February 23, 2013

Going Forward to the Past: Management Yahooliganism & No Longer Working From Home

yahooMy jaw dropped when I read it.

Thanks to an internal memo leaked to Kara Swisher by a Yahoo employee, we have insight into a recent decision by their C-Suite. Taking a page from “we liked it better when we physically saw you hammering keystrokes on your laptop” the struggling company (bada Bing?) has mandated any Yahoo employee currently working from home (full-time or on occasion) must relocate their fingers and keystrokes back to the office by June. That’s right … if a Yahoo employee was able to work from home, it’s no longer in the employee contract.

I call it ‘management yahooliganism‘.

The memo itself was penned by Jackie Reses, Yahoo’s Head of Human Resources. I’ve no idea whether Jackie (and CEO Marissa Mayer) have a hate on for life-work balance or whether they  have been watching reruns of TV dramas from the 1970’s, but it screams naïvety and a definitive lack of trust with their employees.

It’s management yahooliganism.

Three lines irked me greatly in this memo missive:

  1. “Speed and quality are often sacrificed when we work from home.”
    • Perhaps Jackie doesn’t believe in research but if she walked down the street to Stanford University, she could have chatted with Nicholas Bloom et al who actually proved this statement wrong in their paper “Does Working From Home Work?”
    • “Home working led to a 13% performance increase, of which about 9% was from working more minutes per shift (fewer breaks and sick-days) and 4% from more calls per minute (attributed to a quieter working environment). Home workers also reported improved work satisfaction and experienced less turnover.”
    • The C-Suite might want to read a recent post of mine as well, “I Am A Corporate Floater
  2. “If this impacts you, your management has already been in touch with next steps.”
    • This says a lot to me about the culture that is being (re)created at Yahoo. Instead of connecting and considering options directly with employees, this unilateral decision has been made, seemingly left to management to inform (and fire?) employees who don’t comply.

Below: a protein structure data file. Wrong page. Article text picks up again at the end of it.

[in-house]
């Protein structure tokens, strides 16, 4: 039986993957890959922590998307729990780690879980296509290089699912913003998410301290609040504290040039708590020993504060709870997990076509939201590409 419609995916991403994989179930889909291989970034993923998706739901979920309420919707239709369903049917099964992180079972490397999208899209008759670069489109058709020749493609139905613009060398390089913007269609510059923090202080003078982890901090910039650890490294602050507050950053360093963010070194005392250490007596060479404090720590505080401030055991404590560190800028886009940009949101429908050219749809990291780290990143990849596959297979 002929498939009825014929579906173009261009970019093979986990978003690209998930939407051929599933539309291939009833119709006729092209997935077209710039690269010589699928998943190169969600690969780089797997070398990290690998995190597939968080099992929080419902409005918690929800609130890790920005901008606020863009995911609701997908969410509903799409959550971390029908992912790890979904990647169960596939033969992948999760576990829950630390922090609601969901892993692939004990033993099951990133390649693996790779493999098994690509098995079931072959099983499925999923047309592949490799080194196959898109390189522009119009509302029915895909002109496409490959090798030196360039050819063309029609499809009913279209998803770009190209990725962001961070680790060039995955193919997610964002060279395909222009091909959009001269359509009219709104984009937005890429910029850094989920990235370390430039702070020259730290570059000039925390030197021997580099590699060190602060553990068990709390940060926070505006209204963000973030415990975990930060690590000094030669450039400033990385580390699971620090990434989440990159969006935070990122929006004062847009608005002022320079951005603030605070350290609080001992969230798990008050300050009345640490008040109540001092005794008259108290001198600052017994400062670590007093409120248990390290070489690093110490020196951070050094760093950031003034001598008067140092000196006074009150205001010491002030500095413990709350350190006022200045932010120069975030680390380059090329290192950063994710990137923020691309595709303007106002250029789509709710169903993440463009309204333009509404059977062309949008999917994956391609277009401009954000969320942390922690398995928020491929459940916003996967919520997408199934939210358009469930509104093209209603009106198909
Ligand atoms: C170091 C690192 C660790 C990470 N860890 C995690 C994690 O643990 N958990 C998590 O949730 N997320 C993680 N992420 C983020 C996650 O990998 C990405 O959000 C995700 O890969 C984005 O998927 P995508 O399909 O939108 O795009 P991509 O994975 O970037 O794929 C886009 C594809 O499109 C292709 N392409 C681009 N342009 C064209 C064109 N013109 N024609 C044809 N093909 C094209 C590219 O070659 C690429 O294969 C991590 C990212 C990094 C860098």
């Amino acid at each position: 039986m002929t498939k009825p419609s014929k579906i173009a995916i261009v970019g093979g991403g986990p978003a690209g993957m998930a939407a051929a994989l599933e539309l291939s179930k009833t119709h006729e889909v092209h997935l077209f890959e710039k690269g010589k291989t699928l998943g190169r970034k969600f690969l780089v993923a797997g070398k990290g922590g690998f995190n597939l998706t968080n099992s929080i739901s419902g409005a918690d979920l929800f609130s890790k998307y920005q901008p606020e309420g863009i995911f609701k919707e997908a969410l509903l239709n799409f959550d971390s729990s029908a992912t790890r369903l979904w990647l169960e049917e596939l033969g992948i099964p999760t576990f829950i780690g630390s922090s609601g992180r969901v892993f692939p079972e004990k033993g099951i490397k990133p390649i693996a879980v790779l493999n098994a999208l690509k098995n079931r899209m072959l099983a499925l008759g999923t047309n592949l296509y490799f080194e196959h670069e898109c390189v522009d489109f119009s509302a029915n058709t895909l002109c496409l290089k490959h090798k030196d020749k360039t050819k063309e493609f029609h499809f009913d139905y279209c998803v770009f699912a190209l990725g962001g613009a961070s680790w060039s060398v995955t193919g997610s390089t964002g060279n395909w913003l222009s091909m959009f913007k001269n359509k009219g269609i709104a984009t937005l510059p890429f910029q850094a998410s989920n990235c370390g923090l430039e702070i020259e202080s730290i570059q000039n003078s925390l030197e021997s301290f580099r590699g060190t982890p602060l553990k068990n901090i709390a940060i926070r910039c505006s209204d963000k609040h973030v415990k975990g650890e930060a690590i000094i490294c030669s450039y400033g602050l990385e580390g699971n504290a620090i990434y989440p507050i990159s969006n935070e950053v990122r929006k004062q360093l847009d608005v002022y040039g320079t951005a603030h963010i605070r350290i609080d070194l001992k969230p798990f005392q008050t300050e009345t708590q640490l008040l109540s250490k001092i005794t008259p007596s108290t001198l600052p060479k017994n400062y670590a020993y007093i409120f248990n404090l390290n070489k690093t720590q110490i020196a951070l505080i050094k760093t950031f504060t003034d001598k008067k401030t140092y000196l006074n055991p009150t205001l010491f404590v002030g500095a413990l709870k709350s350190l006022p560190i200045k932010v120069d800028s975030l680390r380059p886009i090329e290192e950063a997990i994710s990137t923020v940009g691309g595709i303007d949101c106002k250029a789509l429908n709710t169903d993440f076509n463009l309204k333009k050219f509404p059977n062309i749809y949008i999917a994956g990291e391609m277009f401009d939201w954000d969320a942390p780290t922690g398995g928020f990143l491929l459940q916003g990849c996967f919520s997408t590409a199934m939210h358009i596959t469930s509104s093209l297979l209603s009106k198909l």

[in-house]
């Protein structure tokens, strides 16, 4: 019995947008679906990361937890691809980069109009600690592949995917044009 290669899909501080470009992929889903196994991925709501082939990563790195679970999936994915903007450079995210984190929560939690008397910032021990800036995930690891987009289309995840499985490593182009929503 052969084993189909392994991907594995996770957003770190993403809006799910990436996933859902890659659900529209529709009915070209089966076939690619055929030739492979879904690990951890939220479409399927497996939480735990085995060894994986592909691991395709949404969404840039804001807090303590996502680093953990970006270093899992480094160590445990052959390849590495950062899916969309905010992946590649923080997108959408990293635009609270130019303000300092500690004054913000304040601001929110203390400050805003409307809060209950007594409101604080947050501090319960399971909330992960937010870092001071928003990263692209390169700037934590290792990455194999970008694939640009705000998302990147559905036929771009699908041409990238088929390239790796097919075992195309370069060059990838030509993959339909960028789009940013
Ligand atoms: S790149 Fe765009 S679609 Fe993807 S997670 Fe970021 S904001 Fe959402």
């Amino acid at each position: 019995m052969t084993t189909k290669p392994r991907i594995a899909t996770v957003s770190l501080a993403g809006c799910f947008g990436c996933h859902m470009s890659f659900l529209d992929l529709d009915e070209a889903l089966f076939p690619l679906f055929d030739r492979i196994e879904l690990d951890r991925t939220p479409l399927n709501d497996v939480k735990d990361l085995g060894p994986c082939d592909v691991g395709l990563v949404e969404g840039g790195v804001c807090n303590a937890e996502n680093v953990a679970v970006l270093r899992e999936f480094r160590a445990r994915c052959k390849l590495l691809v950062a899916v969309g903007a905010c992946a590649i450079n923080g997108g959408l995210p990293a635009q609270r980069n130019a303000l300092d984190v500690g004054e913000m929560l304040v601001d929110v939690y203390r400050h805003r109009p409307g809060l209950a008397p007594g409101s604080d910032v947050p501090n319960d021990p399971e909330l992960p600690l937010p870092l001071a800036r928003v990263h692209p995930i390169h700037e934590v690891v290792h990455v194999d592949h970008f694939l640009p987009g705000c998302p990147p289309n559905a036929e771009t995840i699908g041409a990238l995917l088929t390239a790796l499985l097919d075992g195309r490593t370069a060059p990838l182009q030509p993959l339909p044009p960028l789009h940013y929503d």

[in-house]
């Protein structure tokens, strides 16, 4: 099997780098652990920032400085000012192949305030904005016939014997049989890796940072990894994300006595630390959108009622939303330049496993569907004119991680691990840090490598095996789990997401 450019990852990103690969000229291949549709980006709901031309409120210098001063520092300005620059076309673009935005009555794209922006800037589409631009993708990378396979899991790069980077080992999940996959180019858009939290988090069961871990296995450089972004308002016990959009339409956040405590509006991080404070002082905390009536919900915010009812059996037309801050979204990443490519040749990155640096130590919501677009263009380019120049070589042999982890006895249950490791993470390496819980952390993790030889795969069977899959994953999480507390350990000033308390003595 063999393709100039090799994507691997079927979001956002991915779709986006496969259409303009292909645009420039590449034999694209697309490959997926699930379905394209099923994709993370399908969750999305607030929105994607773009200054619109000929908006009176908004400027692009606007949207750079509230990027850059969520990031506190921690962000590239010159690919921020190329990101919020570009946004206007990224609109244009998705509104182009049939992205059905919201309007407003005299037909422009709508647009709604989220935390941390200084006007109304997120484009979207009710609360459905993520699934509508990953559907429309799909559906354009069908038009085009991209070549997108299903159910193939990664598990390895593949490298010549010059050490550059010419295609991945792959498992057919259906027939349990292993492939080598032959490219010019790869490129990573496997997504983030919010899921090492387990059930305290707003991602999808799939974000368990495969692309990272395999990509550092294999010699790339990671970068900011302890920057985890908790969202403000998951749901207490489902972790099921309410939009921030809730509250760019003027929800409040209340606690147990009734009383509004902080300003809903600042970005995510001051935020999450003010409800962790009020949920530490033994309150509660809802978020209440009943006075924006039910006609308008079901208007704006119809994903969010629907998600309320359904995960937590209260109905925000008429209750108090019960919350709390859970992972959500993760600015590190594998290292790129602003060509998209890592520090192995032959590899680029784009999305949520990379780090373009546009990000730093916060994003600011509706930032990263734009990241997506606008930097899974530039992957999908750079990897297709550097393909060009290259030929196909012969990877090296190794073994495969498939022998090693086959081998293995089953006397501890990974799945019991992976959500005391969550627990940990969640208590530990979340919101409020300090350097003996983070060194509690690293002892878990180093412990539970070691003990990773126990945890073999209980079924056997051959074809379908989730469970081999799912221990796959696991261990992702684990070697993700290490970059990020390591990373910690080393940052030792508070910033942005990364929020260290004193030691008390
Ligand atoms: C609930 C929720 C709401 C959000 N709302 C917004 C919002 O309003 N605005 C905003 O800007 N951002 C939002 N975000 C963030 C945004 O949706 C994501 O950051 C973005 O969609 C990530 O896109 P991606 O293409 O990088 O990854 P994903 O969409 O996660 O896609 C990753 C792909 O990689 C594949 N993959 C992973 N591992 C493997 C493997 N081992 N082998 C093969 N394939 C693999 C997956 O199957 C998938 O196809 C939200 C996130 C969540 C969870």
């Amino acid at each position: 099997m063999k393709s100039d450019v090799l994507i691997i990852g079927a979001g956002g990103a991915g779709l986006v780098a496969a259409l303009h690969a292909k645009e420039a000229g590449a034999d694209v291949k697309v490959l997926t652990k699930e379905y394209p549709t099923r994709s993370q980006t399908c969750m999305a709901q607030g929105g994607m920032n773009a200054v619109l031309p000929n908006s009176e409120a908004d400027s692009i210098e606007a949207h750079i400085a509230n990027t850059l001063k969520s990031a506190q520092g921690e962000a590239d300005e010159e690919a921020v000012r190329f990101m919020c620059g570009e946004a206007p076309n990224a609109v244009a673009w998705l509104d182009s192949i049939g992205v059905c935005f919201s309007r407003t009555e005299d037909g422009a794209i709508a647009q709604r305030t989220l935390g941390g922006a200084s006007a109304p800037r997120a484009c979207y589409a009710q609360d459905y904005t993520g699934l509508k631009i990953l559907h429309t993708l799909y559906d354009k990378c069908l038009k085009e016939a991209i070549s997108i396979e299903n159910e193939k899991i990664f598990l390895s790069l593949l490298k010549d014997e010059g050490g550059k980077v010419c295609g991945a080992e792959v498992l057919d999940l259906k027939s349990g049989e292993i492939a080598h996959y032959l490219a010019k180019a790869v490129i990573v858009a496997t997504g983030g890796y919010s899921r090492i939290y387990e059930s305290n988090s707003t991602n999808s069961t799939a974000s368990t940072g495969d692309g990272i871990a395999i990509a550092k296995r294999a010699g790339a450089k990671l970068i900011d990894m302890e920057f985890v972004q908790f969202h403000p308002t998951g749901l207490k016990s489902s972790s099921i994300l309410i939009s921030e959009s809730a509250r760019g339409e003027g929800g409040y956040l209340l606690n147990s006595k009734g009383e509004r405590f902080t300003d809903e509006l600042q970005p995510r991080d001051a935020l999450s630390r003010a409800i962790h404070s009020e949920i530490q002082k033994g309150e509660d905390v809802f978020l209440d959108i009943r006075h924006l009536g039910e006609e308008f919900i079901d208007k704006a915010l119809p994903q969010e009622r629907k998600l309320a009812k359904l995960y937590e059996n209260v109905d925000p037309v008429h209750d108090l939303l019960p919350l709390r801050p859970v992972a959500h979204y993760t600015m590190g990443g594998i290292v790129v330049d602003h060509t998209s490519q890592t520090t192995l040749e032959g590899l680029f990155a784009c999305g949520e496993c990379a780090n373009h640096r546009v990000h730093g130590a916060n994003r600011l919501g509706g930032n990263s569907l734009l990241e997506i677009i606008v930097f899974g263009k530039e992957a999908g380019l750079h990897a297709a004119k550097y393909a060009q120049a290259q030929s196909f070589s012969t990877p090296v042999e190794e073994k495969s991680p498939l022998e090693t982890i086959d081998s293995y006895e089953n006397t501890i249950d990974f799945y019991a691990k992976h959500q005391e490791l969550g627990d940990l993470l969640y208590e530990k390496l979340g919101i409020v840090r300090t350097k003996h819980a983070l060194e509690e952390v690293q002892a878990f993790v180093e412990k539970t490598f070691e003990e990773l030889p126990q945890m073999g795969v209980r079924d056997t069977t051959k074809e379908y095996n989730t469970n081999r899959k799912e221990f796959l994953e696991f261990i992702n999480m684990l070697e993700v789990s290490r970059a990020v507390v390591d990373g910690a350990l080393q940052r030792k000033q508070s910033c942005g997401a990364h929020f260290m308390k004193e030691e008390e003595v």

• Talk about a culture killer … although it does map back nicely to ‘command and control’ doesn’t it?
    • The C-Suite would be wise to read Chapter 8 of Flat Army – the Collaborative Leader Action Model
  3. “for the rest of us who occasionally have to stay home for the cable guy, please use your best judgment in the spirit of collaboration.”
    • In an official memo such as this, why are we resorting to stereotypes like ‘the cable guy‘?
    • Shame on Yahoo (and HR in particular) for stooping to such lows; an obvious bad attempt at official communication humour that does nothing to help build culture

It’s management yahooliganism. It’s one organization I’ll never work for … and after writing this, it’s perhaps one I’ll never be able to speak at either.

12 Replies to “Going Forward to the Past: Management Yahooliganism & No Longer Working From Home”

  1. I may have a greed with you a few years ago, I don’t think this move by Yahoo! is as crazy as you might think.
    They are in the process of turning around a major bureaucratic corporate culture that has stalled. I would guess this is one way they will refresh the talent pool without major layoffs.

    And for those employees still motivated enough to stay on board for the new opportunities, they must be together in the same space to move quickly. I don’t care how great technology is, you can’t beat the value of working face to face with your peers.
    Once the dead weight is let go, and the new direction is defined and in process I’m sure they will let telecommuting begin again.